Posted by: Kenn Hermann | September 29, 2006

Will the Resurgent Interest in Puritanism Lead to Neo-Calvinism?

The recent September cover story in CT on “Young, Restless, Reformed: Calvinism is Making a Comeback — and Shaking Up the Church” brought back a flood of memories, a host of cautions, and a faint glimmer of hope. I was first introduced to the Puritans as an undergraduate history major at Trinity College. While I was not aware of it at the time, in looking back after 40+ years, that encounter sparked my intellectual development and maturity. For a young person growing up in the pietist Evangelical Free Church, wrestling with the rigors of Puritan thought across the whole spectrum of knowledge was daunting and bracing at the same time. When I went to graduate school I knew that I wanted to study colonial American thought and Puritanism in particular. If I was going to find answers to my intellectual and theological questions, I felt that I had to work my way through their thought. In some way, I knew that they were ‘my’ people, despite being repulsed and attracted by certain of their arguments all at once, it seemed. The consequence was that I immersed myself in the Puritans on both sides of the Atlantic, from the Elizabethan Settlement down to Jonathan Edwards. My copies of Perry Miller’s seminal studies of New England puritanism are well-marked. I still have several shelves of books devoted to these fascinating ancestors in the Faith.

My gnawing questions about the biblical grounds of certain Puritan theological constructs finally sent me back to the fount of Puritanism, Calvin himself. What a surprise. There I discovered a very different ‘Calvinism’ than the ‘Calvinism’ of either the Puritans or the caricature of the textbooks. Calvin wasn’t a ‘Calvinist’ after all. Neither Theodore Beza, William Perkins, or Richard Hooker accurately reflected the heart of Calvin’s pastoral concerns. The disconnect between Calvin and his heirs launched a study of the history of the transmission of Calvin’s thought. The short story there was the liberating discovery that there have been numerous ‘Calvinisms’ down through the centuries — some ugly, some winsome, all shaped largely by internal conflicts over the meaning of both Scripture and Calvin’s thought. The good news for me was that there were other streams flowing from the genius of Calvin’s thought than those flowing through Cambridge, England and Boston, Massachusetts.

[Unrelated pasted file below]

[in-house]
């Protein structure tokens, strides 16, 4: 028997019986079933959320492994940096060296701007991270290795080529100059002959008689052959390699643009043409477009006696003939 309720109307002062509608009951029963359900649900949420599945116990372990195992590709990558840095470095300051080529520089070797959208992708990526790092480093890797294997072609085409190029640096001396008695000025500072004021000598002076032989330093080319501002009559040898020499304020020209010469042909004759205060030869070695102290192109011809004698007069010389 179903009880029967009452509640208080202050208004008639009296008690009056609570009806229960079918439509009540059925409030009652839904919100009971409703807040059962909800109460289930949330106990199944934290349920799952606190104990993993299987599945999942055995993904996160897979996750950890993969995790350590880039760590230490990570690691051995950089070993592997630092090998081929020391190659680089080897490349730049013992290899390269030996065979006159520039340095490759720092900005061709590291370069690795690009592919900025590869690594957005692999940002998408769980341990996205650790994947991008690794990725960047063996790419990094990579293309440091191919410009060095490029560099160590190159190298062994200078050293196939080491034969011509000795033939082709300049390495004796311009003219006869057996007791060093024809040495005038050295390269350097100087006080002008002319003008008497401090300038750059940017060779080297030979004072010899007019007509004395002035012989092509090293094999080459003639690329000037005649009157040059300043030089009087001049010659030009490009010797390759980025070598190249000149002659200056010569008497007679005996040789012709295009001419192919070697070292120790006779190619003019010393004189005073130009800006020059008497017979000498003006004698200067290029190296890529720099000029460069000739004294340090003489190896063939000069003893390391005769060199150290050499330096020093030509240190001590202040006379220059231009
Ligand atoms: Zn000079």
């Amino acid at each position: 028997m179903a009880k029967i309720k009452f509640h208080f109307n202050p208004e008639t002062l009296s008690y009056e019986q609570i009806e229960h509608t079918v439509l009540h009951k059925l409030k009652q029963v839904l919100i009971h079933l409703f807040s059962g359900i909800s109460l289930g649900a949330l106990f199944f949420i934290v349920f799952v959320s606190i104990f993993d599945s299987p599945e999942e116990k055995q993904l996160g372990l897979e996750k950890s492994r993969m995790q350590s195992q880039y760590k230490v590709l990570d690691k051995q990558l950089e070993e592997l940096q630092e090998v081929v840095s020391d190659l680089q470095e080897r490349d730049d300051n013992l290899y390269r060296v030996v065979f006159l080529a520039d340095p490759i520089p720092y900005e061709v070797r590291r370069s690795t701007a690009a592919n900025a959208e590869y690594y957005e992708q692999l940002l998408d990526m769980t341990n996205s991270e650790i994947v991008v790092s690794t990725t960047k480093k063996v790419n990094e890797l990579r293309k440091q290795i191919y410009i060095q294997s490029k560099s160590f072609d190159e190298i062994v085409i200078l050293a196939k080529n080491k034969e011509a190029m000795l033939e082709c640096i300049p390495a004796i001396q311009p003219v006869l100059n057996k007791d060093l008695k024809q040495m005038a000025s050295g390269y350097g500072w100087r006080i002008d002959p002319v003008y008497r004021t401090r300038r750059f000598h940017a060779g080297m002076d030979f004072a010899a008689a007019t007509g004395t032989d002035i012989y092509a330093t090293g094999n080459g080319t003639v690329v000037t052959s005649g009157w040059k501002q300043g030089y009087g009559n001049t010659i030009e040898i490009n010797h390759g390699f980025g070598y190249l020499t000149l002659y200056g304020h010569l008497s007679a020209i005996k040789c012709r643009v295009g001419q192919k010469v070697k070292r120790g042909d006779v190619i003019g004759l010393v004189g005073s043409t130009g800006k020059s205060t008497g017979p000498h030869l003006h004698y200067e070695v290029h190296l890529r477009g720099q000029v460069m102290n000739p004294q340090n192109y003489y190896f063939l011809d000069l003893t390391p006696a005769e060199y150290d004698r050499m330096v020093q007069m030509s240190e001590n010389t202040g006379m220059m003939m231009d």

After catching a glimpse of another version of Calvinism in the thought of Francis Schaeffer and wrestling with the entanglements of Cornelius Van Til, I discovered the Calvinist stream of thought in the Dutch tradition of Kuyper and Dooyeweerd. It was a breath of fresh air for me. (How Dooyeweerd, steeped in the continental theological and philosophical tradition, could appeal to an innocent American evangelical, shaped by Fanny Crosby hymns, and growing up in rural Minnesota, still mystifies my friends — and me, too!) I had finally found a way around the slough of interminable arguments about predestination and election to a place where penetrating philosophical analysis was embedded in deep theological ground. As an intellectual historian I was also deeply attracted to Dooyeweerd’s history of thought. Here was a Calvinism that resonated with my own reading of Calvin and hunger for an intellectually engaging understanding of the Faith and a breaktakingly comprehensive vision of the Lord’s world that went beyond narrow apologetics.